Clydesdale industries celebrated in new book

A new book captures the people and places at the heart of Scotland’s industrial landscape in the post-war decades.

Bygone industries which once used to power the Clyde Valley and employ its workforce are among those featured in this fascinating new book, A Life of Industry.
Bygone industries which once used to power the Clyde Valley and employ its workforce are among those featured in this fascinating new book, A Life of Industry.

The story, including that of several industries in Clydesdale, is told through the photographs and reflections of one of Scotland’s foremost heritage experts.

John R Hume, who retired as chief inspector of historic buildings in 1999, has been an avid photographer all his life, with a particular love and understanding for Scotland’s industrial buildings and communities.

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Many of the images focus on Glasgow and the west of Scotland, the heartlands of mining, foundries and construction but there are mills, river ferries and distilleries captured from further afield too.

Plaster moulds used for making flowerpots at Law Tile Works.

No such book would, of course, be complete with a mention of New Lanark which is featured on a number of occasions.

However, other industries are recalled too including Woolfords Coal Pit, Law Tile Works, Folkerton Mill in Douglas, the Kilwuddie Weaving Factory in Strathaven and James Young’s Gargae, also in Strathaven.

Some of the photographs record the industry themselves, while others capture everyday moments in now lost endeavour – as well as the trust and camaraderie of people often involved in dangerous and dirty work.

A Life of Industry: The Photography of John R Hume has been published by Historic Environment Scotland.

It was written by Daniel Gray, based on a series of conversations with Prof Hume who is now in his eighties. It tracks Hume’s life through his passion for cities, mechanics and engineering which he recorded in obsessive detail in photograph and drawing.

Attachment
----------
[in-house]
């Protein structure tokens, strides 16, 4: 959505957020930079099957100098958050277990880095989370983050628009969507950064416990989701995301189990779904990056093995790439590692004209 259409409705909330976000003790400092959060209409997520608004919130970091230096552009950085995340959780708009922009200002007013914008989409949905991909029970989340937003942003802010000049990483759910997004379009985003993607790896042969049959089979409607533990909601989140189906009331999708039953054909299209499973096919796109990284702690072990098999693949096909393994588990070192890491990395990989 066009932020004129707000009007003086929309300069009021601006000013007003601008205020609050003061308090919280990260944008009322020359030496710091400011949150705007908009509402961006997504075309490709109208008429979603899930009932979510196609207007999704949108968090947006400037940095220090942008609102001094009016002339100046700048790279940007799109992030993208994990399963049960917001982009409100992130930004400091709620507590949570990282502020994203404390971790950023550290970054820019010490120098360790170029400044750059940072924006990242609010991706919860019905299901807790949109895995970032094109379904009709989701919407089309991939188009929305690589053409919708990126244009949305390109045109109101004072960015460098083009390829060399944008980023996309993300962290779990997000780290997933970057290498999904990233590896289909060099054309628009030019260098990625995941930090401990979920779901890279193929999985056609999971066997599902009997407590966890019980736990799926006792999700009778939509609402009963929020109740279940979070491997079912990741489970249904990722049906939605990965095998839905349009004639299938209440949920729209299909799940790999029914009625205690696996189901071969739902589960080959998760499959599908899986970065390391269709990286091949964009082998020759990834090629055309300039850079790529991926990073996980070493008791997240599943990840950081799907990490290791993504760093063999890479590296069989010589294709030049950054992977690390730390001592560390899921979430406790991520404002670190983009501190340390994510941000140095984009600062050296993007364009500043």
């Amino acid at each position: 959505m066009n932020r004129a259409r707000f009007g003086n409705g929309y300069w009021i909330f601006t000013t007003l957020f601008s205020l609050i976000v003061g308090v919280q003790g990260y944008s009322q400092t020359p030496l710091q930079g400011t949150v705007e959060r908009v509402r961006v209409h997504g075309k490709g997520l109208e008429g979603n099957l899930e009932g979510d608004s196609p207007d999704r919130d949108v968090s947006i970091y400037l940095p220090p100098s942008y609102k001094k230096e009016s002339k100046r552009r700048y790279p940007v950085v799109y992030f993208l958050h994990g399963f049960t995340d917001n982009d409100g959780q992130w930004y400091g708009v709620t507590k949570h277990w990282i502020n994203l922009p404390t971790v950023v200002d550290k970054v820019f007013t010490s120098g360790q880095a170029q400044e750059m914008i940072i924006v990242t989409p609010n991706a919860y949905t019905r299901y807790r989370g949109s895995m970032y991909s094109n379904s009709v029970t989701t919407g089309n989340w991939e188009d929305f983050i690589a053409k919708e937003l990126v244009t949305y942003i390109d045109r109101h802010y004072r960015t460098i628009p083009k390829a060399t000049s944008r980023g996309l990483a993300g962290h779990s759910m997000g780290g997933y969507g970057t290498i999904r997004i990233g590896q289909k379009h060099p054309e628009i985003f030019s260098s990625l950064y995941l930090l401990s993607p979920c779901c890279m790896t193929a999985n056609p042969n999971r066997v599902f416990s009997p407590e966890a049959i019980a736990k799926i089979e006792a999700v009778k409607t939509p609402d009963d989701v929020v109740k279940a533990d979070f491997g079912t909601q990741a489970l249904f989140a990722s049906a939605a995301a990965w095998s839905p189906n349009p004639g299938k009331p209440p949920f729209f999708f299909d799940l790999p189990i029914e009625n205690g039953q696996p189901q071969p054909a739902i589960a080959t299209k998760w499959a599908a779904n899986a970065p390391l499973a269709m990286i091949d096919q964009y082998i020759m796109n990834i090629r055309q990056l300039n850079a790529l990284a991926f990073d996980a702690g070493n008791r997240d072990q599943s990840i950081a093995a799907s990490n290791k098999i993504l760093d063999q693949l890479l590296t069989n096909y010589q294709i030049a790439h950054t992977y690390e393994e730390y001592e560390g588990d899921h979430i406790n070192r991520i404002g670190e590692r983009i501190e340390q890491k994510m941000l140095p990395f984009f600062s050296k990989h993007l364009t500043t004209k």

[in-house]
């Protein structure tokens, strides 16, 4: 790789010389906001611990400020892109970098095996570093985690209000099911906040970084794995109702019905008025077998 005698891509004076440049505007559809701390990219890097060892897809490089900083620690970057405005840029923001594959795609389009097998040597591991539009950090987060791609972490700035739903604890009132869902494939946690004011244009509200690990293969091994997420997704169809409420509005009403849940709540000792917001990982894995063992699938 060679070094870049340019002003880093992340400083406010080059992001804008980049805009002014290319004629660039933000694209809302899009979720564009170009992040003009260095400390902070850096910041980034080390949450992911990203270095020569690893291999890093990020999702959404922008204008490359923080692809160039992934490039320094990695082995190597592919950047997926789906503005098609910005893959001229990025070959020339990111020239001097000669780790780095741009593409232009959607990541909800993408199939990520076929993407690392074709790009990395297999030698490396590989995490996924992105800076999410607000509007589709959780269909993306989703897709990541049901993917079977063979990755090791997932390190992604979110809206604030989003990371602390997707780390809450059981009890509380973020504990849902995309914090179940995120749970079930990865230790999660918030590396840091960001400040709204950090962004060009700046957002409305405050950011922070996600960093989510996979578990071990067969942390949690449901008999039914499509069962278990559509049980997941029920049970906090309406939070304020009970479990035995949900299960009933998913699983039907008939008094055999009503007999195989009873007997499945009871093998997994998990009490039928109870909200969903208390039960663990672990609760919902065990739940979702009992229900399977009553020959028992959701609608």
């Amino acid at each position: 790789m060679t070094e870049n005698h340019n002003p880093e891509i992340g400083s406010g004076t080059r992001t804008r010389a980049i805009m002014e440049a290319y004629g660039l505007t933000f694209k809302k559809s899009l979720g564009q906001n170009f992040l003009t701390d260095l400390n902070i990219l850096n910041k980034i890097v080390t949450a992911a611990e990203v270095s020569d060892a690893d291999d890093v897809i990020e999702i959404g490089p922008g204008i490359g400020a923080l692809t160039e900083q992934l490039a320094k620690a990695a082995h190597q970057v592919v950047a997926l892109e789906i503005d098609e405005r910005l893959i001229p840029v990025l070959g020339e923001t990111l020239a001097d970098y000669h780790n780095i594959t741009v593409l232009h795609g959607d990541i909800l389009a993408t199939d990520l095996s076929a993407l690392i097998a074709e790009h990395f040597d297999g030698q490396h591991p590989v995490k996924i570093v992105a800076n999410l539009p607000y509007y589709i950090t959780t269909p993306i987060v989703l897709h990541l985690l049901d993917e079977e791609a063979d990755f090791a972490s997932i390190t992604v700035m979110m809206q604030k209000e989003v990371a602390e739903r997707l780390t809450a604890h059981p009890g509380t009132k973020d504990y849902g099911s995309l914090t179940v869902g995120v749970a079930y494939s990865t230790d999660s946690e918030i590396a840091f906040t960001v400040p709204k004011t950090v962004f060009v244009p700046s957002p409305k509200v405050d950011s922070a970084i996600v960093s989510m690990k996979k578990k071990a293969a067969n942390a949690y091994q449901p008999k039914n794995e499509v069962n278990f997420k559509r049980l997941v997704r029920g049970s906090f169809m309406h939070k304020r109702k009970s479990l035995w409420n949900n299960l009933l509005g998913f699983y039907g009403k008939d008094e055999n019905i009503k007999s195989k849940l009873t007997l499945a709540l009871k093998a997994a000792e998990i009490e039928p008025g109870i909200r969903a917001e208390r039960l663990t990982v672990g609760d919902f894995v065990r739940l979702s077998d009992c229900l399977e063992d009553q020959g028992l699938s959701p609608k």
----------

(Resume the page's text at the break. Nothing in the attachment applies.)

The 60s and 70s in particular were pivotal times in Scotland, when familiar businesses were lost to modernisation.

Later photos show the destruction of iconic buildings being pushed aside in the name of progress and motorways.

It is grouped into five sections:

Bricks and Threads focuses on traditional industries such as brick making, brewing, distilling and water mills.

Giants features the mammoth heavy powerhouses smoking since the Industrial Revolution – steel and ironworks, collieries and shipyards.

In Motion showcases the importance of movement and transport.

Urban Life is a survey of cityscapes and towns, of lives among chimneys, shops, bars and graffiti.

And Coming Future takes us through an old world gone and a new one just begun.

In the book, Prof Hume reflects: “I still feel it’s important to preserve something of what went before. I’m following in a long tradition – people want to keep relics of the distant past.

"But we should also keep things from the more recent past. Things which are beautiful themselves or embody an enormous amount of human thought.”

The book has been a labour of love for its author, Daniel Gray, who mentions many of the structures that owe their continued existence to the dedication of Prof Hume.

They include Queensberry House, now part of the Scottish Parliament complex and Glasgow Central Station.

Daniel said: “This book was built from fortnightly meetings where John and I would sit and view hundreds of his images on a small screen.

“I hope I’ve captured John’s warm nature, enthusiasm, recall and great storytelling in its pages. ”

A Life of Industry: The Photography of John R Hume is available now from all good booksellers, priced £20.